Saturday, January 16, 2016
This Isn't Hunting, It's Controlled Killing
When I was much younger and living in the deserts of Arizona, there were many times friends, boyfriends, ex-husbands, brothers, family, tribe members would all get together at the ranch and for some reason decide to go hunting. Now, most of the things available at any given time without a hunting license were only rabbits and even though I'm not much on rabbit stew, I'd gladly go along on this adventure. Because that is exactly what it was, an adventure. We had the entire desert to hunt in. The only fences we came across were those belonging to the other ranchers in that area with the sole purpose of keeping their cattle or alpacas IN the fence and trespassers out. Occasionally, depending on where we were going, we may have come across a fence put up by the BLM (the Bureau of Land Management) or one signifying we had crossed over into one of the protected reservation lands. We tried to respect each of these fences and mostly stayed on our side of them unless we knew we would be permitted by the landowner to just cross that piece of land on our way to the actual area we wanted to hunt. Mostly, we stayed close to the ranch and was able to find our way back without any issues. Yes, I knew then and still do to this day how to handle a weapon. My choice was one of my dad's 30-30 lever action rifles. Not everyone likes these and that's OK, this is my hunting experience and I'm not saying your choice of weapon for hunting is wrong. Unless of course you are using an automatic weapon, that takes ALL the sport out of hunting.
Another thing I find that takes the sport out of hunting and in my mind is completely unacceptable (remember, this is MY blog, MY opinions and I really don't care if you agree or not) is the concept of this thing called Hunting Ranch or Hunting Compound. For example, Lonesome Bull Ranch outside of Corpus Christi Texas markets themselves as being "located on 2600 acres in the beautiful South Texas brushland overlooking Lake Corpus Christi. There are 18 ponds and over 40 species of exotics and wildlife throughout the ranch". Their prices for the privilege of hunting on their compound varies depending on what type of "game" you are after. Anywhere from $65-$90 for a Dove Day Hunt (includes morning & evening hunt) to $5,600 for a Zebra hunt. With all sorts of "game" and prices in between. I was going to add a couple of pictures from the website, but they made me sick to my stomach.
Now, I don't have an issue with hunting for food. Yes, sports hunting is also acceptable IF you are going to use the meat for food and the hide for something else useful. If you don't like the taste of wild meat but still want to hunt, I'm good with that too IF you donate the meat from your kill to a needy family or an organization that would use it for food. Such as an animal sanctuary like Out of Africa in Arizona or perhaps one of the wolf sanctuaries located in various parts of the US. Not to just hang a damn head on your trophy wall. And no, hunting on one of these compounds isn't "hunting" it's controlled killing. There is no challenge to hunting like this, most places also guarantee your success. Yes, I also understand the concept of "guided hunting" my Dad did that in AZ. On an open desert, not on a fenced-in compound.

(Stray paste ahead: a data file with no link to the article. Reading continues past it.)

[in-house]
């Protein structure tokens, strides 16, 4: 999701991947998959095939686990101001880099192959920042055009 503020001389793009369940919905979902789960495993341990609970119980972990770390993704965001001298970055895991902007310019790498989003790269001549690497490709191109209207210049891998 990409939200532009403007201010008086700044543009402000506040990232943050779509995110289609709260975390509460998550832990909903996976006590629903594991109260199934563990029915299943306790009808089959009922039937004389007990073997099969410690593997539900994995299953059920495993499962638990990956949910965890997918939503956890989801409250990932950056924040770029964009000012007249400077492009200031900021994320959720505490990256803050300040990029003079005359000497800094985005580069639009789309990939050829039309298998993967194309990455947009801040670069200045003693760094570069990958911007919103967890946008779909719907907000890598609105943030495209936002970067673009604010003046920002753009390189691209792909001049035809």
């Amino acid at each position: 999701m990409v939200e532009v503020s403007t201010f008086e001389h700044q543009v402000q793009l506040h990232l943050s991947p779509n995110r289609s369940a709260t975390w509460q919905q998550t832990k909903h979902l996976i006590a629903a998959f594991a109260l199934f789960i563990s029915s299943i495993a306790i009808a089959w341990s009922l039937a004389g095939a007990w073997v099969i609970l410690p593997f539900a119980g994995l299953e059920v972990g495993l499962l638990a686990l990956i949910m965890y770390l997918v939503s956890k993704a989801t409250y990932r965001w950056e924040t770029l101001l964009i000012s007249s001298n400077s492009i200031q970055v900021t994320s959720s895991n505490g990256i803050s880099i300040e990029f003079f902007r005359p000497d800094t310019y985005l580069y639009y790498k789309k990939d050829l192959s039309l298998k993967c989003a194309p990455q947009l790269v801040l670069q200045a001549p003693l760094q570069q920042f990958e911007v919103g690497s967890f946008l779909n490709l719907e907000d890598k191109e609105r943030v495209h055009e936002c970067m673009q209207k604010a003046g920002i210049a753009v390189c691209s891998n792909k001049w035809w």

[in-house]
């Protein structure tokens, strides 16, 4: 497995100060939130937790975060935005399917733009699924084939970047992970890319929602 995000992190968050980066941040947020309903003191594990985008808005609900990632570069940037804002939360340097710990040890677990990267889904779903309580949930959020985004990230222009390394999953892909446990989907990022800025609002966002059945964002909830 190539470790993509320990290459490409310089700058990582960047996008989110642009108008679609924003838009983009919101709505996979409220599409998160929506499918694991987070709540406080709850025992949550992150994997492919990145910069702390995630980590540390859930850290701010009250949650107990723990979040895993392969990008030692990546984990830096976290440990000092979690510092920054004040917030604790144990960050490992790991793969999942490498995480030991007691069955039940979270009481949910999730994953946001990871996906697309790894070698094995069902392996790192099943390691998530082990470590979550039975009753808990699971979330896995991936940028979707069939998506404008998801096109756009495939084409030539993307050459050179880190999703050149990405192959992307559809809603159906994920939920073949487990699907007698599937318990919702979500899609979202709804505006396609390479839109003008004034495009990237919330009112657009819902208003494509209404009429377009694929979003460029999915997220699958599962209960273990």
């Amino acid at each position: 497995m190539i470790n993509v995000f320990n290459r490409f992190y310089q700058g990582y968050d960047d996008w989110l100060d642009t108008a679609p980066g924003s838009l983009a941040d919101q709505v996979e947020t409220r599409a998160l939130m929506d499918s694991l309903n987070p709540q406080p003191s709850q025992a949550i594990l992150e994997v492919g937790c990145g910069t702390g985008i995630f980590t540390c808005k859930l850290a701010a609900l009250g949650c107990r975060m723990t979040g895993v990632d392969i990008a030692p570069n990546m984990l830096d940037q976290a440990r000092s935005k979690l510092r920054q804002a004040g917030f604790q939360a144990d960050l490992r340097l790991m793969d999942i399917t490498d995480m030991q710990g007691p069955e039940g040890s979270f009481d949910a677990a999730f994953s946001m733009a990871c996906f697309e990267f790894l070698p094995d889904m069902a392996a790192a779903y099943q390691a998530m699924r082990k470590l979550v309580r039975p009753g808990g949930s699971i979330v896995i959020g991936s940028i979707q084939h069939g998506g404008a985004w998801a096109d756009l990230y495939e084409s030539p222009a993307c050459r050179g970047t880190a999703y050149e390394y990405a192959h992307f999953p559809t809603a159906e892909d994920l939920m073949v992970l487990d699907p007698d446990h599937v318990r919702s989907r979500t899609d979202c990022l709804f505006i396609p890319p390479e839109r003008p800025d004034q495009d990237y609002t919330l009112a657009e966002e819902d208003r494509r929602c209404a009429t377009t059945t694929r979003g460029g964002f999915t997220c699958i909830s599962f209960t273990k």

Hunting ranches are the lazy man/woman's method for hunting. There is little challenge in this method, and the prices seem pretty staggering in my opinion. Whatever happened to buying your hunting license, stocking up the ammo and then plotting the area you wanted to hike around in for a few days? What happened to setting up your own hunting camp? Tents, cast iron cookware, packaged food with tons of preservatives? Campfires? Coffee so strong it made you gag? Where is the pride that comes from knowing you and the animal you hunted were on the same level playing field and the odds weren't stacked in your favor? What happened to "hey, there's always next time" when you come home empty handed?
Like most things in our world today, that pride has gone to hell. Now, it's the busy workaholic who still wants to act and look like the "he-man, tough guy" to his buddies, but doesn't actually have the smarts or even the stamina to go out and actually hunt. Now, they find a hunting ranch, pay their money, load up their big expensive oversized truck and after just a few short hours instead of the days it used to take, come home with their trophy. Yeah, once again it's all about the money and prestige. It isn't challenging anymore. It's selfish and ego driven. Look at yourself in the mirror and tell me your ancestors would be proud of you for carrying on the skill one of them handed down through the generations. I can pretty much guarantee you every one of them are shaking their head at you and saying shame on you. I know for a fact even my Dad is looking down from his spot in his heaven sayin
This isn't hunting, it's controlled killing ...